moyreau - douglas hollick (RVRCD60)


We know little of Christophe Moyreau's biography. He was descended from a distinguished Orléans family which, from the Middle Ages onwards, included several musicians as well as others in academic, parliamentary or artistic careers (the painter Jean Moyreau may have been his brother). In or around 1732 Christophe became organist at the cathedral of Sainte-Croix in Orléans, a post he retained until his death in 1772 or 74. He was presumably also a music teacher, since he published a Petit Abrégé des principes de musique par demandes et réponses (now lost), a tutor book for beginners in question-and-answer mode.

This apart, Moyreau's output is limited to six books of solo keyboard music. These are undated, but the composer was granted a publication privilege on 30 January 1753, and contemporary press notices confirm that all six volumes appeared during that year. Appropriately they are dedicated to the Duke of Orléans, who doubtless contributed towards the production costs and may well have assisted the provincial composer to have his music engraved by Mlle Vendôme, one of the finest engravers of the day. Even so, the chances are that these publications had a limited circulation, given that only a single exemplar of each survives.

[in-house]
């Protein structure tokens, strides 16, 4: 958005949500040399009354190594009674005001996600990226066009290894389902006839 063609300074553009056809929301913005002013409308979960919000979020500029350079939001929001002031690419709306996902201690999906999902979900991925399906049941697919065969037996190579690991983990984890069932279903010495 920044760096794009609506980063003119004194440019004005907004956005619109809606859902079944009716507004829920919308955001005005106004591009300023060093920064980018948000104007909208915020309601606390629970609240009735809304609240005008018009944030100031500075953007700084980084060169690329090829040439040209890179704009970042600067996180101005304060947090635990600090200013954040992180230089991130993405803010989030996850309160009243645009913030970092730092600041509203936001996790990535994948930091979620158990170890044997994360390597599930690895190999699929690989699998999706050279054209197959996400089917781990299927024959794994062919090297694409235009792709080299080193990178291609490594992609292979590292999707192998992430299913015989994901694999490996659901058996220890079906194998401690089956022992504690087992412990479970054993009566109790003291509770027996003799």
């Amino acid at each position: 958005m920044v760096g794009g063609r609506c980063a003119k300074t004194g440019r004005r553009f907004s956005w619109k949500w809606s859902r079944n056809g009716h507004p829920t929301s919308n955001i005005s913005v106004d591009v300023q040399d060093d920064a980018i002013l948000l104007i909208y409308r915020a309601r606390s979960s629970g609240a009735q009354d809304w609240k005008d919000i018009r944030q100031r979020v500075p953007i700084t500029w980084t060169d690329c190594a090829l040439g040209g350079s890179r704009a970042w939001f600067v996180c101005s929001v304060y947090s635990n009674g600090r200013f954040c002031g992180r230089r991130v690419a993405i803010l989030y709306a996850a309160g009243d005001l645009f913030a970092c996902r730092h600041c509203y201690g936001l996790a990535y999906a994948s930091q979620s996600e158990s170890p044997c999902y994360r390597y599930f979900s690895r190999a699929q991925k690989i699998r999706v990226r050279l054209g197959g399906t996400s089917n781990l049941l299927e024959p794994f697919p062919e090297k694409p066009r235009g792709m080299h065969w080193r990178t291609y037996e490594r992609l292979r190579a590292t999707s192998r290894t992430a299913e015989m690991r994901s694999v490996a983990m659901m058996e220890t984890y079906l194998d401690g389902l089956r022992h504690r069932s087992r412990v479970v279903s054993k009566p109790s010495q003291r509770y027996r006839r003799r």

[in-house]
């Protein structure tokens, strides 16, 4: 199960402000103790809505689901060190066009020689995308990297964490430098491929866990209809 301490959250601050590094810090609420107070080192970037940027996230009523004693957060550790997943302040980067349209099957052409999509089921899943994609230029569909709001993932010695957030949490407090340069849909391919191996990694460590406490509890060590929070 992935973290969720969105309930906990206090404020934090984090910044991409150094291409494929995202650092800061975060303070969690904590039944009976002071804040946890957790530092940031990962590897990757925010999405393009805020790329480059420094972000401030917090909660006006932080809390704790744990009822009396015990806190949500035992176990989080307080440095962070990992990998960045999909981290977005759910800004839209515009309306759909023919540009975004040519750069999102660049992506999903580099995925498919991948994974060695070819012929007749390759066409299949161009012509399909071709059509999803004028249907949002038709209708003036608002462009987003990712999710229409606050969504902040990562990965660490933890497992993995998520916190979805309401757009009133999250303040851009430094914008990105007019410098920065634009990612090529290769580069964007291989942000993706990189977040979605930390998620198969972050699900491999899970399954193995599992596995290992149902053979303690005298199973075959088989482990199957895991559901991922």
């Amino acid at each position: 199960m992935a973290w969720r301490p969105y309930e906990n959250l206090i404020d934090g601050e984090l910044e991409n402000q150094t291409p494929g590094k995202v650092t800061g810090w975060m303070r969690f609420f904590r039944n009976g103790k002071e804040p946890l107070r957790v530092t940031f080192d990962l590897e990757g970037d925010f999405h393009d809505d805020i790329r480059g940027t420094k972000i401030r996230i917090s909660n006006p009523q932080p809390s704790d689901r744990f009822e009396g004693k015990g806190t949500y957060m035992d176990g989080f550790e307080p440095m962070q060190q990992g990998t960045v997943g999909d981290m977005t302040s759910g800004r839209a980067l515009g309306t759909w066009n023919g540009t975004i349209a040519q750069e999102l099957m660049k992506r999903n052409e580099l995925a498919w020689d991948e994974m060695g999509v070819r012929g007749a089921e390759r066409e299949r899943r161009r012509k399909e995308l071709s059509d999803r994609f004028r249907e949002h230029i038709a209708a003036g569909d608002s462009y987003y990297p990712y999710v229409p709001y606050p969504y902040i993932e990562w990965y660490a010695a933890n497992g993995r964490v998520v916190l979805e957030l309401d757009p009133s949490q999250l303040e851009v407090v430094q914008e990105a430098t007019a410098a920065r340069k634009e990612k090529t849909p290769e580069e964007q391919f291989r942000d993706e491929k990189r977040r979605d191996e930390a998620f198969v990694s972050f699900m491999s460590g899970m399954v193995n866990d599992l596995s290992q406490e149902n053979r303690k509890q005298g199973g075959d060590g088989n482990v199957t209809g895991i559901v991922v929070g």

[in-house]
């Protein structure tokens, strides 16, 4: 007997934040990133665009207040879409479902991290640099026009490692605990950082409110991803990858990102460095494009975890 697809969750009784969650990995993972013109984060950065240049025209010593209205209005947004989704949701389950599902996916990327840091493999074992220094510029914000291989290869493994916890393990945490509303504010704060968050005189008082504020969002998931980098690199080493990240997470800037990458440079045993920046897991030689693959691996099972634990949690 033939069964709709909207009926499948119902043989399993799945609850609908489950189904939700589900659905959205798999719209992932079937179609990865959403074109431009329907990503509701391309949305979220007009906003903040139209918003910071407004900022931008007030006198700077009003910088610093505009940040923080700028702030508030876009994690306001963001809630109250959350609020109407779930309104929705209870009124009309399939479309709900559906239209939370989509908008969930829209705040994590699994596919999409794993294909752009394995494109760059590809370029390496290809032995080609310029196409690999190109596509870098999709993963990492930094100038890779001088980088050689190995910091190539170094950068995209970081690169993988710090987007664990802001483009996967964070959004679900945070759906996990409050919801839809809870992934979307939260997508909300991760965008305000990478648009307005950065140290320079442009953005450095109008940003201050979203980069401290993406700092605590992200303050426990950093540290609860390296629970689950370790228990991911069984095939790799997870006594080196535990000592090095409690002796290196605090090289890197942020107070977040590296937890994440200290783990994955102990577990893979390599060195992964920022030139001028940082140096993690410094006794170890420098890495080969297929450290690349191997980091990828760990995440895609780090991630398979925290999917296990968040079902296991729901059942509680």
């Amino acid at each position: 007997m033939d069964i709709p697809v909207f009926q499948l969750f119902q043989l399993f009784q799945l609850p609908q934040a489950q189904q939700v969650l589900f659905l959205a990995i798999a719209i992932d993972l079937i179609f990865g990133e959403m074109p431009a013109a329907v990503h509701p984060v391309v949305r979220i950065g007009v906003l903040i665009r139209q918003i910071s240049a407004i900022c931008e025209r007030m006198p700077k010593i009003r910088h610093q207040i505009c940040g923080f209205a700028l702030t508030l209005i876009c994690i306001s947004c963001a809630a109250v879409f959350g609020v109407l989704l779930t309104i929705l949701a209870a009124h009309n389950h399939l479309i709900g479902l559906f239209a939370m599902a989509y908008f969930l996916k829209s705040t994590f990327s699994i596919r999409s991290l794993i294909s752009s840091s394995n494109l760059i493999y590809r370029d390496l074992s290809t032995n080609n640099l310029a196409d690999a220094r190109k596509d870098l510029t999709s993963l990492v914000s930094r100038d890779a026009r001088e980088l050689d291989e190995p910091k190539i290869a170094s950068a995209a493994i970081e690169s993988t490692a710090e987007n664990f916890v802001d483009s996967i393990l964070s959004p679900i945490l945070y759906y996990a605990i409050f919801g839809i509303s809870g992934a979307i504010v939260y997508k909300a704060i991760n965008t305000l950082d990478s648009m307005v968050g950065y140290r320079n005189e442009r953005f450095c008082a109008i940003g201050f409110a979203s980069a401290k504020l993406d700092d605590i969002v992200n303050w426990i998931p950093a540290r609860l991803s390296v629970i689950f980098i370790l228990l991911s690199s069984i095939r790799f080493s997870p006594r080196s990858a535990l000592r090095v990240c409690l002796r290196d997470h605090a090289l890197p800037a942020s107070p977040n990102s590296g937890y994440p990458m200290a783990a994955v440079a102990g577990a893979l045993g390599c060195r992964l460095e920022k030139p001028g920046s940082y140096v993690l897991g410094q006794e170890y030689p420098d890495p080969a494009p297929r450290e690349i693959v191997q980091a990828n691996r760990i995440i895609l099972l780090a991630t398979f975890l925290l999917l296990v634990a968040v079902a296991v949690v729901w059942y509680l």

In the first five books Moyreau reveals an innovative approach in the design of the suite. Between them, these books contain six colossal suites, two in the first and thereafter one per book. Each suite comprises between 18 and 26 movements, opening with an overture and up to five of the traditional dance movements. These are followed by a larger selection of character pieces (i.e. those bearing descriptive if often enigmatic titles) of the sort that had dominated the French keyboard suite since the time of François Couperin. Then comes a second overture followed by a multi-movement sonata or concerto (or, in Book 5, both). By contrast, Book 6 consists solely of three-movement 'simphonies' in the Italian manner, a scheme unprecedented in the solo French repertory.

Graham Sadler - taken from the CD booklet notes

Comprehensive Sleeve Notes

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